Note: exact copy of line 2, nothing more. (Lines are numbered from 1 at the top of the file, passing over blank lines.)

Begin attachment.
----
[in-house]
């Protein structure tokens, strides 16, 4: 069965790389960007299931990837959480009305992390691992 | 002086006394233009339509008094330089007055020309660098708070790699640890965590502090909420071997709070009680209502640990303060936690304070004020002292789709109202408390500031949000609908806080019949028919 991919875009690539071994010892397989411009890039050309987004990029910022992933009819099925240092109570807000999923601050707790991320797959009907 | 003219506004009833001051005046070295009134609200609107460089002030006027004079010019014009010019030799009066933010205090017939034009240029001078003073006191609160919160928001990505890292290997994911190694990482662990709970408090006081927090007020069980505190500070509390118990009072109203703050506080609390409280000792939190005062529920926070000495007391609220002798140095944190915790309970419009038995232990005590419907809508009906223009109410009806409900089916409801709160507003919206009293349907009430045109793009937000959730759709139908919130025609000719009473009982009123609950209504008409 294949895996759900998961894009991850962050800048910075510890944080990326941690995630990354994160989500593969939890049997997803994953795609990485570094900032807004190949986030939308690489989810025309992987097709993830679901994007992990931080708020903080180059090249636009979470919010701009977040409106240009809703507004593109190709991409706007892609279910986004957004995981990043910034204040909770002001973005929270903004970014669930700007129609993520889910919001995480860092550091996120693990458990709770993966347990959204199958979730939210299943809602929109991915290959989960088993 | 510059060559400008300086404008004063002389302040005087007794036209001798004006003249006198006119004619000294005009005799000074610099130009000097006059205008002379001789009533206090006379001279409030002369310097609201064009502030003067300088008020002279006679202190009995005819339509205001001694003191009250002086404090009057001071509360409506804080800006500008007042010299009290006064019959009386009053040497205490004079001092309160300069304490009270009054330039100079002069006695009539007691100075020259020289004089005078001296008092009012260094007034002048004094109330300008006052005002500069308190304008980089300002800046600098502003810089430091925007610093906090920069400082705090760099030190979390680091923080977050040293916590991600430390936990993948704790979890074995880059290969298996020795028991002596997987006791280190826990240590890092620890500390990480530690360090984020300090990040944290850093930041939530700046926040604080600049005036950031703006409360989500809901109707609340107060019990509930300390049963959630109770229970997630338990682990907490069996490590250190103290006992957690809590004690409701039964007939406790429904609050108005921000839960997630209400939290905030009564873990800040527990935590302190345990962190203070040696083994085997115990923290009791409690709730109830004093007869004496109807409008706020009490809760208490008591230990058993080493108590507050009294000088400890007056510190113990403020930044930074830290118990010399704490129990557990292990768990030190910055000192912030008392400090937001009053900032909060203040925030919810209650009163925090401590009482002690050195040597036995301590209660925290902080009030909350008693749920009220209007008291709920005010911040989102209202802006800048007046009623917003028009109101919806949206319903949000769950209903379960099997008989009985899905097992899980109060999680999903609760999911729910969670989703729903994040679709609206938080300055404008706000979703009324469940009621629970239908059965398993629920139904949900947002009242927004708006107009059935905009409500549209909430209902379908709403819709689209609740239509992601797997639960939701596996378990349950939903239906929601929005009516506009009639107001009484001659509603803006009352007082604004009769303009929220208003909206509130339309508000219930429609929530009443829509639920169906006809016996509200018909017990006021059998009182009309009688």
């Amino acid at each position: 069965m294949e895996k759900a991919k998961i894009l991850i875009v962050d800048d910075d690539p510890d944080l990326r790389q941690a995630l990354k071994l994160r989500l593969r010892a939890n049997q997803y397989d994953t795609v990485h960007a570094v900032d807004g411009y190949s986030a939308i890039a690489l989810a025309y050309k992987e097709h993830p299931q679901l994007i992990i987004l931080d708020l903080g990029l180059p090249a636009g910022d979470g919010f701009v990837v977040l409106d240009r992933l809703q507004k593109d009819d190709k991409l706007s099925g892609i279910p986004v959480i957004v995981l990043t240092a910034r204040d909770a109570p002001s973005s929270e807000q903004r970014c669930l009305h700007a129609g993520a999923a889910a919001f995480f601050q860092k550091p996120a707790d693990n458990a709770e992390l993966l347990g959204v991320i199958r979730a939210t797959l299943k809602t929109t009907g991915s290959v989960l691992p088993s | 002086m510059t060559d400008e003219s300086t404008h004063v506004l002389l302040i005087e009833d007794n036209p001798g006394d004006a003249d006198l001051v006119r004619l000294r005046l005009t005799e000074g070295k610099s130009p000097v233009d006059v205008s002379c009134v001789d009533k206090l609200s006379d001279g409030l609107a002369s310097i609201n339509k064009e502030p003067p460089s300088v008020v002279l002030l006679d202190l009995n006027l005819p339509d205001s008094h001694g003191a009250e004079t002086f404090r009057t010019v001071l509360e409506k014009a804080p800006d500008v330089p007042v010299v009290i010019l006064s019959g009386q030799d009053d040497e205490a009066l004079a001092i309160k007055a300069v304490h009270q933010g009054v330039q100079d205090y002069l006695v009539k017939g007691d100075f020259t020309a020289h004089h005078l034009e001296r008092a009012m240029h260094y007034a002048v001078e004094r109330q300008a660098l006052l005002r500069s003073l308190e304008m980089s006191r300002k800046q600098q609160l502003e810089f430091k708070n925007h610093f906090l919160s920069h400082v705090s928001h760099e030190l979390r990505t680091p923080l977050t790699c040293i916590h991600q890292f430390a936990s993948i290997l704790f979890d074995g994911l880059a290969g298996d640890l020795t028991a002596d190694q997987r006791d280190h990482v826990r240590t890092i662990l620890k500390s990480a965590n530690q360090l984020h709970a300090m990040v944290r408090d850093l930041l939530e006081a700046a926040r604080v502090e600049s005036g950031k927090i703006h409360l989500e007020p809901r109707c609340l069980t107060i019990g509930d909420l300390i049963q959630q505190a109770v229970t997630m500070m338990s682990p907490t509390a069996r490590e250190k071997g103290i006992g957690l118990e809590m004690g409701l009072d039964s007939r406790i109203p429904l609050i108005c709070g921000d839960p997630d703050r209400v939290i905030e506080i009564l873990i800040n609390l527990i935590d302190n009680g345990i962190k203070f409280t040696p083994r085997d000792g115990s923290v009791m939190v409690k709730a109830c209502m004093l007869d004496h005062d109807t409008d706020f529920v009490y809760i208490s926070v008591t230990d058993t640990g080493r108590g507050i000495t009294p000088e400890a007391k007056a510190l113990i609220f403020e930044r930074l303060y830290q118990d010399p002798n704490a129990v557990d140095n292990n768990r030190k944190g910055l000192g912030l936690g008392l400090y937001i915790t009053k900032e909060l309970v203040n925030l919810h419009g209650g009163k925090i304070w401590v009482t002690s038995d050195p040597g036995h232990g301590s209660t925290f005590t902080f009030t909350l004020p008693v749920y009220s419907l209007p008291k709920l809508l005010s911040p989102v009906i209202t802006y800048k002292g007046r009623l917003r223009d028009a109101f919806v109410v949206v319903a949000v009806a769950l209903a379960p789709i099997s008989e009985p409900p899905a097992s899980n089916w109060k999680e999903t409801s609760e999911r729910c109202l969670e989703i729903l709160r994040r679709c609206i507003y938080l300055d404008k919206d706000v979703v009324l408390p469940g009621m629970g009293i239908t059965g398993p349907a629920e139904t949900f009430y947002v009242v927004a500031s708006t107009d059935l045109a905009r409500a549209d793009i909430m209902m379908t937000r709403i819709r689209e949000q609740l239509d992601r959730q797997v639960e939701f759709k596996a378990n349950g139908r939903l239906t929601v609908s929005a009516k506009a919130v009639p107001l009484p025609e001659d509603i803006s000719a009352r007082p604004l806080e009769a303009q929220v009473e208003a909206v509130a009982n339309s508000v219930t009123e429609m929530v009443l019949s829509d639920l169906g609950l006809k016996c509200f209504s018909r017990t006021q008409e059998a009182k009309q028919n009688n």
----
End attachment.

């Protein structure tokens, strides 16, 4: 069965790389960007299931990837959480009305992390691992 | 002086006394233009339509008094330089007055020309660098708070790699640890965590502090909420071997709070009680209502640990303060936690304070004020002292789709109202408390500031949000609908806080019949028919 991919875009690539071994010892397989411009890039050309987004990029910022992933009819099925240092109570807000999923601050707790991320797959009907 | 003219506004009833001051005046070295009134609200609107460089002030006027004079010019014009010019030799009066933010205090017939034009240029001078003073006191609160919160928001990505890292290997994911190694990482662990709970408090006081927090007020069980505190500070509390118990009072109203703050506080609390409280000792939190005062529920926070000495007391609220002798140095944190915790309970419009038995232990005590419907809508009906223009109410009806409900089916409801709160507003919206009293349907009430045109793009937000959730759709139908919130025609000719009473009982009123609950209504008409 294949895996759900998961894009991850962050800048910075510890944080990326941690995630990354994160989500593969939890049997997803994953795609990485570094900032807004190949986030939308690489989810025309992987097709993830679901994007992990931080708020903080180059090249636009979470919010701009977040409106240009809703507004593109190709991409706007892609279910986004957004995981990043910034204040909770002001973005929270903004970014669930700007129609993520889910919001995480860092550091996120693990458990709770993966347990959204199958979730939210299943809602929109991915290959989960088993 | 510059060559400008300086404008004063002389302040005087007794036209001798004006003249006198006119004619000294005009005799000074610099130009000097006059205008002379001789009533206090006379001279409030002369310097609201064009502030003067300088008020002279006679202190009995005819339509205001001694003191009250002086404090009057001071509360409506804080800006500008007042010299009290006064019959009386009053040497205490004079001092309160300069304490009270009054330039100079002069006695009539007691100075020259020289004089005078001296008092009012260094007034002048004094109330300008006052005002500069308190304008980089300002800046600098502003810089430091925007610093906090920069400082705090760099030190979390680091923080977050040293916590991600430390936990993948704790979890074995880059290969298996020795028991002596997987006791280190826990240590890092620890500390990480530690360090984020300090990040944290850093930041939530700046926040604080600049005036950031703006409360989500809901109707609340107060019990509930300390049963959630109770229970997630338990682990907490069996490590250190103290006992957690809590004690409701039964007939406790429904609050108005921000839960997630209400939290905030009564873990800040527990935590302190345990962190203070040696083994085997115990923290009791409690709730109830004093007869004496109807409008706020009490809760208490008591230990058993080493108590507050009294000088400890007056510190113990403020930044930074830290118990010399704490129990557990292990768990030190910055000192912030008392400090937001009053900032909060203040925030919810209650009163925090401590009482002690050195040597036995301590209660925290902080009030909350008693749920009220209007008291709920005010911040989102209202802006800048007046009623917003028009109101919806949206319903949000769950209903379960099997008989009985899905097992899980109060999680999903609760999911729910969670989703729903994040679709609206938080300055404008706000979703009324469940009621629970239908059965398993629920139904949900947002009242927004708006107009059935905009409500549209909430209902379908709403819709689209609740239509992601797997639960939701596996378990349950939903239906929601929005009516506009009639107001009484001659509603803006009352007082604004009769303009929220208003909206509130339309508000219930429609929530009443829509639920169906006809016996509200018909017990006021059998009182009309009688």